Thursday, August 23, 2012
It's About the Journey
Sigh. Bob and I have sure been down a long road together in the last year, all documented here in my Posts. The loss and exit of the three other horses that lived here with Bob, which sent his confidence sideways...which impacted MY confidence in Bob had us both struggling to find a relationship.
And those darned shaking knees and front legs which suddenly gave out on three separate occasions resulted in my belief that our riding days were over.
What happened to turn our world around?
Physically, not much really. Lots of space with comfy places to lie down and an arthritis supplement that is added each night to Bob's grain.
A routine that starts with going out to greet Bob and spend time with him as part of my morning routine (my husband feeds Bob prior to leaving for work).
A morning hug. With my arms around Bob's neck I bury my face into him and stand there for minutes. Bob responds with his signature blubbering sighs. Initially those hugs were the result of my sadness regarding our situation. I think Bob was sad too.
But these days those hugs convey the love I have for this horse. Rain or shine, and as dirty as I come away after that hug, I wouldn't have it any other way.
After our hug I stand next to Bob while he gently lips my hair and face. If he needs his fly mask, he willingly lowers his head so I can put it on. I go over and open the gate to the 'summer' pasture.
Initially Bob ran through the gate and galloped away from me. These days we walk to the gate together and he stands next to me while I open it. He waits a few moments and then slowly walks through.
I take spontaneous trips into the pasture to hang out with Bob. I'll pet or groom him while he grazes. Sometimes we just stand together looking out at the scenery. He follows me around but I never leave until he's back to grazing. I want him to know I'm not there to take him away from his feeding time.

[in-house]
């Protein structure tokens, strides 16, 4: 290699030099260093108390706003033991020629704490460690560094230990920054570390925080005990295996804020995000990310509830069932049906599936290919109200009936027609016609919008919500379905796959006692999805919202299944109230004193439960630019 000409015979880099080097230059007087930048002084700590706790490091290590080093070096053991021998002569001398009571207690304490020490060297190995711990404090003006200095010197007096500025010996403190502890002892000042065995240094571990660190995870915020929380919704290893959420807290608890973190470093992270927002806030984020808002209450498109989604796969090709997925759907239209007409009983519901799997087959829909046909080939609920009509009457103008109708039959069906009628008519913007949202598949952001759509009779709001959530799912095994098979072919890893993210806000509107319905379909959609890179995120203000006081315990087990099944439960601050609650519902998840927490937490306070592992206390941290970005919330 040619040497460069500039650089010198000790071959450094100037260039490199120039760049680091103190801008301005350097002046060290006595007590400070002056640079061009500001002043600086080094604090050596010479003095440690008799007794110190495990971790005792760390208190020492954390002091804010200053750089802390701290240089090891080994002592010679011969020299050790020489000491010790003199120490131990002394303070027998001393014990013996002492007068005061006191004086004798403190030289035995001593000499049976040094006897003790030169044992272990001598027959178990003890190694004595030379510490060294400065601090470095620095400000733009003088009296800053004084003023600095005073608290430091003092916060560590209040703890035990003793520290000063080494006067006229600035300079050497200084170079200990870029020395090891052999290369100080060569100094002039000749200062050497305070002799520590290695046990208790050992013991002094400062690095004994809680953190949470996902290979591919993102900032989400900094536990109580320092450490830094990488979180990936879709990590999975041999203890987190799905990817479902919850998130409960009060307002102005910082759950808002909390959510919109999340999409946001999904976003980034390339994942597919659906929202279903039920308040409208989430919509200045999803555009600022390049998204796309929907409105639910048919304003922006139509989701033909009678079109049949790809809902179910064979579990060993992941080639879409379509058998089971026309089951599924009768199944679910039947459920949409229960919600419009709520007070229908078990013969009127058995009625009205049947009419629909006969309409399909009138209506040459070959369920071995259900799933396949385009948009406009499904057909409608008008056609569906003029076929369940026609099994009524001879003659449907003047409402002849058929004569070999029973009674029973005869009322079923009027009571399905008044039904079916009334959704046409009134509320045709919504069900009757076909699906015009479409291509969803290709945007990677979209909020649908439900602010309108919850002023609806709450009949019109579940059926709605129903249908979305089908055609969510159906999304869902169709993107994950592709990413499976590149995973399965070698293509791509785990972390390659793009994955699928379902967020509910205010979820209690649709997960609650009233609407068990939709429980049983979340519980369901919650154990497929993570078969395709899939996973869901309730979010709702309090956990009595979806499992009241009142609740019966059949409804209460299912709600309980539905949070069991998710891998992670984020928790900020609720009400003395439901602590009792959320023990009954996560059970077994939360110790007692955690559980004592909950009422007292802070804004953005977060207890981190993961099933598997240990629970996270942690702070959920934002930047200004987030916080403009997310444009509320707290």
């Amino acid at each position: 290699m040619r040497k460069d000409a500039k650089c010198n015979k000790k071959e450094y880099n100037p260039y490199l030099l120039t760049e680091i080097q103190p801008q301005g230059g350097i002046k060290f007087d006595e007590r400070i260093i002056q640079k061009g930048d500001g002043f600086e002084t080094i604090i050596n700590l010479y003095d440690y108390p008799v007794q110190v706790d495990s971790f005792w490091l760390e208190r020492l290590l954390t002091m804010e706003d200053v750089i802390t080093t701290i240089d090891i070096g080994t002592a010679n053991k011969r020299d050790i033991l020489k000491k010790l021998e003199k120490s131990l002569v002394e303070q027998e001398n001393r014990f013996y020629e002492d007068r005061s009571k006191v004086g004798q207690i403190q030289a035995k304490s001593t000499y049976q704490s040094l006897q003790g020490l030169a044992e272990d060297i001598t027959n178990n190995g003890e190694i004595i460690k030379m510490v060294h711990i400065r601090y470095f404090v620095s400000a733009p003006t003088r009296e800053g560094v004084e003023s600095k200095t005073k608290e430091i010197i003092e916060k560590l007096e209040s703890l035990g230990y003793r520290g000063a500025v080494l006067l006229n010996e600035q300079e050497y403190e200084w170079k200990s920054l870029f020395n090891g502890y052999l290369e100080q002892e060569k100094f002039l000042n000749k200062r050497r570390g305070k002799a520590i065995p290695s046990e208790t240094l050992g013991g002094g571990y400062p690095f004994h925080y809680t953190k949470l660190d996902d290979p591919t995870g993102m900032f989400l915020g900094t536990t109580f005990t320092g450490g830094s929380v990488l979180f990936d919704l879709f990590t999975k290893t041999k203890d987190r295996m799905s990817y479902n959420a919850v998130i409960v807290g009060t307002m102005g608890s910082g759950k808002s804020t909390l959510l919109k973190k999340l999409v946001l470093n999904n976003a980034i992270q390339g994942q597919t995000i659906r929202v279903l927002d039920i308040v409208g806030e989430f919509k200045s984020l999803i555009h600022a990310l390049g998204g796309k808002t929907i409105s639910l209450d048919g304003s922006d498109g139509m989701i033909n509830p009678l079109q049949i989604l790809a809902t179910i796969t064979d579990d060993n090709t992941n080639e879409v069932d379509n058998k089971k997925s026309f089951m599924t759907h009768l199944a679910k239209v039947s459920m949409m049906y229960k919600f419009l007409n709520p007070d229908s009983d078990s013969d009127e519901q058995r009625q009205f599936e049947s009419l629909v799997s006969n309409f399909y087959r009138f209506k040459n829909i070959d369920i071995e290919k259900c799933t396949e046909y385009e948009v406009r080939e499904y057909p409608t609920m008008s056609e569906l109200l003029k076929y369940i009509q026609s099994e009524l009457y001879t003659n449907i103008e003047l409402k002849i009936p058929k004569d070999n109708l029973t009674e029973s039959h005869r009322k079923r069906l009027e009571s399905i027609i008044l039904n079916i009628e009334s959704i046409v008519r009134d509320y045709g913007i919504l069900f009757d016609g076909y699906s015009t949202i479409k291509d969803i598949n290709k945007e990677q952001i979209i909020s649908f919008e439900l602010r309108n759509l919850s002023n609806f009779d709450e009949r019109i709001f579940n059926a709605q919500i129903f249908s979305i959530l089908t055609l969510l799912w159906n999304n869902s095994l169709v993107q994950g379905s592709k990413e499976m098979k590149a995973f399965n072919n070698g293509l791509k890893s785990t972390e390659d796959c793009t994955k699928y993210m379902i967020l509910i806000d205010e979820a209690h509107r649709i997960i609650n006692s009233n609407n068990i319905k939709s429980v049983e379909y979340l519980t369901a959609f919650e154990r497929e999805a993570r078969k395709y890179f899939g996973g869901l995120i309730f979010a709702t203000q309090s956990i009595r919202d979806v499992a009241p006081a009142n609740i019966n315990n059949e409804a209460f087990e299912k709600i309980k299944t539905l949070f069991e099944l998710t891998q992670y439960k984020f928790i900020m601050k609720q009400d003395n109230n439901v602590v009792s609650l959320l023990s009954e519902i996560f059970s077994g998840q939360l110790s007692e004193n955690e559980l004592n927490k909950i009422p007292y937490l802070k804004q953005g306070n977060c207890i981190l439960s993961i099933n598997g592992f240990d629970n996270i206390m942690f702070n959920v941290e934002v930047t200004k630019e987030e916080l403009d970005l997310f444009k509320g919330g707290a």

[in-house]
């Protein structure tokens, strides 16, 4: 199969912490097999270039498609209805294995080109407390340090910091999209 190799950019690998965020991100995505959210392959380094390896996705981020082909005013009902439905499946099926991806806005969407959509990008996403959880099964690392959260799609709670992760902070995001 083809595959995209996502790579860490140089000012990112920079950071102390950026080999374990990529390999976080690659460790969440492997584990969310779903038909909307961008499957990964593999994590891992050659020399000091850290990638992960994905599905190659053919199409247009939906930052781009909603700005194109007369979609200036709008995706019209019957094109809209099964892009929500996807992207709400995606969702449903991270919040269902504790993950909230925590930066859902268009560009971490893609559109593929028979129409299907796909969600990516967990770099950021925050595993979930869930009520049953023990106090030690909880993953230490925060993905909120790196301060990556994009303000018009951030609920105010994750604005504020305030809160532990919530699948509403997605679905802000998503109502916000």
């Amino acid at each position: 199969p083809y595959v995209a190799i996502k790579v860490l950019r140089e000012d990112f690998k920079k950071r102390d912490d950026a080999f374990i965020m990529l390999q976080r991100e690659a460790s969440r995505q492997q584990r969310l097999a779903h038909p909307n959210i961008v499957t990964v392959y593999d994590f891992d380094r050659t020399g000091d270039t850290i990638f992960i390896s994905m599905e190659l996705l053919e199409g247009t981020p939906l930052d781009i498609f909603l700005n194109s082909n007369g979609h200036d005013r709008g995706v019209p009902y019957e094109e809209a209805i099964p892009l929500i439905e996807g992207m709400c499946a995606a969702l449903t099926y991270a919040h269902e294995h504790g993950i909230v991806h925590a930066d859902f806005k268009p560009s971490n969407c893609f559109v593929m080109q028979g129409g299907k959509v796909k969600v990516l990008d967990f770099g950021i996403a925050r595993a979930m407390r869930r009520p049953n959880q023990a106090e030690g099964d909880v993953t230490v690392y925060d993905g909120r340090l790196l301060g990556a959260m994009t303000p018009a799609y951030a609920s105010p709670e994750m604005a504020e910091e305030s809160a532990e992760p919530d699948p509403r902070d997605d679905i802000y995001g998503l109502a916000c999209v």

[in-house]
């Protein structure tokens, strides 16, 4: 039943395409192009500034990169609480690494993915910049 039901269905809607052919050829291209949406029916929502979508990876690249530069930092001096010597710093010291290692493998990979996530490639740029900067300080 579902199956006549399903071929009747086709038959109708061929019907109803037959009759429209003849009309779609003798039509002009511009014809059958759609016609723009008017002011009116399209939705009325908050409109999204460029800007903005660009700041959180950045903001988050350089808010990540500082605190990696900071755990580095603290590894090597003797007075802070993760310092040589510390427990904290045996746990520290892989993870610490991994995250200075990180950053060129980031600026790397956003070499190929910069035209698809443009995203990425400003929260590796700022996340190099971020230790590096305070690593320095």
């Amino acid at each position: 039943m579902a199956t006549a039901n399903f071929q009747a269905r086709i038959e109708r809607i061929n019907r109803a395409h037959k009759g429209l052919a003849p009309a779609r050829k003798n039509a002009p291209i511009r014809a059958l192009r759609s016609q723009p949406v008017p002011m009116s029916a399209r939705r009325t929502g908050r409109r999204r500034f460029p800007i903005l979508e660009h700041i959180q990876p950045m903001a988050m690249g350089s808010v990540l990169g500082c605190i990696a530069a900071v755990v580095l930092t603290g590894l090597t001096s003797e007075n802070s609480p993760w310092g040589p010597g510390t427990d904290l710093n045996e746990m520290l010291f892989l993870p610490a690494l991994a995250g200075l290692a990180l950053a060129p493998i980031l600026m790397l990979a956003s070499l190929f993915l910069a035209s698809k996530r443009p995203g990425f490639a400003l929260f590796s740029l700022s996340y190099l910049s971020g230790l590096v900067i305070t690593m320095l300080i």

And as corny as it may sound, from all of the above something changed in our relationship. Something special happened.
Bob and I bonded. We've developed that silent communication. I can read his thoughts and I know he can read mine.
But so very special is the deep trust that has developed between the two of us.
So on Monday when I hauled Bob back up to the barn to take that first ride since we fell I found myself confident in riding him. Go figure, I used to be a nervous wreck to ride Bob if I hadn't been on him for seven days. But on this day I hadn't been on him for over 9 weeks and I was fine. My only concern being that I didn't push or hurt him.
I was joined by my riding buddy from the barn. It was just the two of us, alone in the arena. I enjoyed walking Bob next to her as we went round and round catching up and laughing.
Things went so well on Monday that I hauled up again yesterday. The arena was empty except for a trainer who was working a green horse. They were having quite the rodeo while I walked Bob around before I got on.
Bob wasn't so sure about this. He figured if this horse was having such a rough time that something must be wrong. His eyes bulged and he looked at me with a question in them. He was asking me for confirmation. I confirmed that all was well and I could see him visibly relax.
While the rodeo proceeded I got on Bob. Now that he knew he wasn't in trouble like that other horse, he stood quietly while I hopped on, the frantic activity around us forgotten.
As we were riding a horse in one of the stalls that aligns the arena started kicking the wall. In the past Bob would bolt at the loud sound. But today I felt him hesitate and stiffen in concern. Again I knew he was asking me for confirmation. I turned him slightly and asked him to move on, confirming all was well. I was met with a relaxed horse and blubbering sigh of relief.
I will continue to ride Bob but will no longer take lessons with him. Forget the confirmation, the shoulder falling in, how he can't properly lope or trots too quickly.